Civilization VI AI Test
This Civilization VI test mesures AI performance in a turn-based scenario and tends to prize per-core performance. The 3900X doesn't benefit from the auto-overclocking features, and the 3700X again suffers a slight decline in performance, indicating there are still a few kinks to work out. In either case, both processors at stock settings easily beat their previous-gen predecessors, even when they're overclocked.
Civilization VI Graphics Test
Warhammer 40,000: Dawn of War III
Tthe Warhammer 40,000 benchmark responds well to threading, but it's clear that Intel's per-core performance advantage has a big impact.
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If looking at the 3800x as a binned 3700x - that's basically what it would be - grab one if it goes on sale closer to the 3700x's price.
These chips don't overclock any better than their predecessors, which wasn't good to begin with, so whatever extra clocks you get with a 3800x will hardly be noticeable and won't be worth a $50+ price increase over 3700x.
Power consumption: AIDA 64 seems to punish AMD a lot more than Intel. When you were using Prime95 Intel was punished a lot more. It seems the switch from Prime95 to AIDA 64 gives Intel an unfair advantage in the stress test power consumption test. While Prime95 gave AMD an unfair advantage. I'd suggest using both in reviews or find another torture test that will fully punish both AMD and Intel for a max load test. With such wild variation. I can't see how either is an accurate measure of a CPU under full load.
Example Review: https://www.tomshardware.com/reviews/intel-core-i9-9900k-9th-gen-cpu,5847-11.html
The Intel i9-9900K hit 204.6W in your old reviews stress test. This time it is only 113W.
The AMD Ryzen 2700x hit 104.7W in your old review. Now it is 133W.
It did tie Intel in gaming. It tied basically the same Intel CPUs that have been on the market since 2015 with Skylake. We are in the back half of 2019 and we see the same gaming performance that we had in 2015 mainstream CPUs.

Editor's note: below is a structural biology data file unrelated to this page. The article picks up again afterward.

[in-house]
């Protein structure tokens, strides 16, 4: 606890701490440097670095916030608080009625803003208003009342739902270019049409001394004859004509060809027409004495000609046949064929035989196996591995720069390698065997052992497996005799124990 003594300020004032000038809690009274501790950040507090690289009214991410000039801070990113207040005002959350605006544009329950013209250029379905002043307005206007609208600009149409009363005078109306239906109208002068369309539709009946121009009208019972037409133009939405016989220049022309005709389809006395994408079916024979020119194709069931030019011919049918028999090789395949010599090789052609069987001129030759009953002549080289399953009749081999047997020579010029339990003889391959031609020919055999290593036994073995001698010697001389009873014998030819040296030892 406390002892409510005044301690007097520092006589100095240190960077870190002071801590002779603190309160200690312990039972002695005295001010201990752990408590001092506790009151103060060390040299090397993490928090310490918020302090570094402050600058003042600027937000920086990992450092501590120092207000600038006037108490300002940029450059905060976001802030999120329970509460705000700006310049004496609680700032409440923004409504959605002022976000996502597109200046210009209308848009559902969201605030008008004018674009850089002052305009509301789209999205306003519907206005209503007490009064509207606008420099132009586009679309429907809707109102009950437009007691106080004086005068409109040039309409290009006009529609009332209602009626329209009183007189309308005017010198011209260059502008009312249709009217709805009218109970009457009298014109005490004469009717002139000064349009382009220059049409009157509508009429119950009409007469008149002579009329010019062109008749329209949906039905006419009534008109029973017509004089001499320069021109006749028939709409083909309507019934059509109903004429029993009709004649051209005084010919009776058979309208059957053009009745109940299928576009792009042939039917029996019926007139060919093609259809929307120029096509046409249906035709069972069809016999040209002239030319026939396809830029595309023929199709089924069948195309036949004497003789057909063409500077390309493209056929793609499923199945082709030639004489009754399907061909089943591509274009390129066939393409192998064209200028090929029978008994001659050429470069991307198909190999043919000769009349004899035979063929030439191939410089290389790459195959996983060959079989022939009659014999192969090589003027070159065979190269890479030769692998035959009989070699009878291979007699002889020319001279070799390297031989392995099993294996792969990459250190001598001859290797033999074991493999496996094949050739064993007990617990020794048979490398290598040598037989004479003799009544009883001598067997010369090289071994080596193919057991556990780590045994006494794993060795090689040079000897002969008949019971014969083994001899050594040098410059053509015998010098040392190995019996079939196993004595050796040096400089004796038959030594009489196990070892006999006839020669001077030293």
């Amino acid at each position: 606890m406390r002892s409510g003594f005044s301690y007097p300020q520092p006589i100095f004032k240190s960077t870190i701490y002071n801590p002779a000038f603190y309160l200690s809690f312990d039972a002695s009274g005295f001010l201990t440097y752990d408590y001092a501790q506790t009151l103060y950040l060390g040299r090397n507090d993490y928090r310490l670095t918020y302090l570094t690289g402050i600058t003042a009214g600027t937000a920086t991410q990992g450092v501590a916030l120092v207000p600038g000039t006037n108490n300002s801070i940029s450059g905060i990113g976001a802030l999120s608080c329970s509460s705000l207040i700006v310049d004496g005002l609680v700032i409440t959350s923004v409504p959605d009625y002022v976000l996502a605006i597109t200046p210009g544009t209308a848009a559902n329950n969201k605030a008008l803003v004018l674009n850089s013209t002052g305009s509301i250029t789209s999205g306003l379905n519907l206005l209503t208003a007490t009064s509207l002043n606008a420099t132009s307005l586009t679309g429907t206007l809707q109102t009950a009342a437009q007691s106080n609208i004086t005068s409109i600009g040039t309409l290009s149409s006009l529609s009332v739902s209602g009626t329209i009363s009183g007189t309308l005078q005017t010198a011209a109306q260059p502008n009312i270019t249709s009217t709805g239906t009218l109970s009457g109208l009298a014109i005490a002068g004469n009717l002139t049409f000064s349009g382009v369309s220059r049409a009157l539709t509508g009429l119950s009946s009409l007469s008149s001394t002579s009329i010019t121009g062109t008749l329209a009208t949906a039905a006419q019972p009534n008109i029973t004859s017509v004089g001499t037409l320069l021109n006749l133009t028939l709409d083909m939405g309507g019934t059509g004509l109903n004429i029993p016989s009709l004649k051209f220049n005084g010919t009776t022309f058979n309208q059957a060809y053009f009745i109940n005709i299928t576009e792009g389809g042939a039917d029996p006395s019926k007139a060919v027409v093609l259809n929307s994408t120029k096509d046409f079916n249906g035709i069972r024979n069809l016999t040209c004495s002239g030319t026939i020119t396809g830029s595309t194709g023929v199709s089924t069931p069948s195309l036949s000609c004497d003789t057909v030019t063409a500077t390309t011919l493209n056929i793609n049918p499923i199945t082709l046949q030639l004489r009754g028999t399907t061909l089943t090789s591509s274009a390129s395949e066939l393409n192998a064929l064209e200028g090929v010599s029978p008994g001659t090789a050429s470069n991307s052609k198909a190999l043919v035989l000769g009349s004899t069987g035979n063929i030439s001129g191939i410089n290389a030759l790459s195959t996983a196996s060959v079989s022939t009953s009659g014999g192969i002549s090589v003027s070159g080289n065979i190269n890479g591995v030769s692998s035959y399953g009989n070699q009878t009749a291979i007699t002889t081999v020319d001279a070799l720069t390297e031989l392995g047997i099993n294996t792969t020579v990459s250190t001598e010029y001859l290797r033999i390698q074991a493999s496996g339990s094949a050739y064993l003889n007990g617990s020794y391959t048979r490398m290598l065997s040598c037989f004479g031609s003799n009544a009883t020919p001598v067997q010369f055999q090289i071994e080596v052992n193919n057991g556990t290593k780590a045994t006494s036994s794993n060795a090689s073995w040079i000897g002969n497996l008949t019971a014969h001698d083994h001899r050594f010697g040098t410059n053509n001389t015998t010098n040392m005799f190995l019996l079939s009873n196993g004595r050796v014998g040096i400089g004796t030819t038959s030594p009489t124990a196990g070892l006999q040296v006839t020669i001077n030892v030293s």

We know AMD is cheaper and comparing clockspeeds against different architectures between Intel and AMD is silly. But it would be nice to see some tangible improvement regarding fps with CPUs. The GPU still remains king when it comes to a quality gaming build.
Minus the ability to overclock yes tied. Most people who buy the 9900K will not be buying it to leave it stock.
Its what I wanted to know. Ryzen has always been pushed to the limit in terms of clock speed and Zen 2 is no different it seems. Little to no headroom. AnandTech was able to get it to 4.3GHz all core but with manual OCing it seems to disable boost clocking which in turn cuts 300MHz from single core performance.
As for the power consumption, the differences are probably what they prioritize. I know Prime 95 heavily uses AVX which is a power hog. Not as sure on AIDA 64 since I never used it. I always use Prime 95 and IBT for stability.
Its not silly to compare clock speeds as those can be advantages. Intel still clearly has a clock speed advantage and that advantage will keep them priced higher. We might see some drops but I doubt we will see enough to make it feel like Athlon 64 again.
As much crap as people give Intel for getting stuck at 14nm I have to give them props for having a 5 year old process tech beat modern process tech, especially one that's supposed to be "half" the size. I know its not quite as most 7nms out there are still less dense than Intels initial 10nm plans but still it goes to show that the nm part has become pointless and a marketing gimmick more than anything.
The only thing a CPU matters gaming wise is how long it will last before it will bottleneck the GPU. While its still early the clock speed and overclocking advantage Intel has might make their CPUs last longer in gaming than Zen 2. Only time will tell but maybe AMD will get a better process tech in a few years and finally compete like the old days.
Clockspeeds between AMD and Intel are not apples to apples. Bulldozer hit 5ghz and it was a terrible CPU. Just because it could hit 5ghz, did not make a good chip.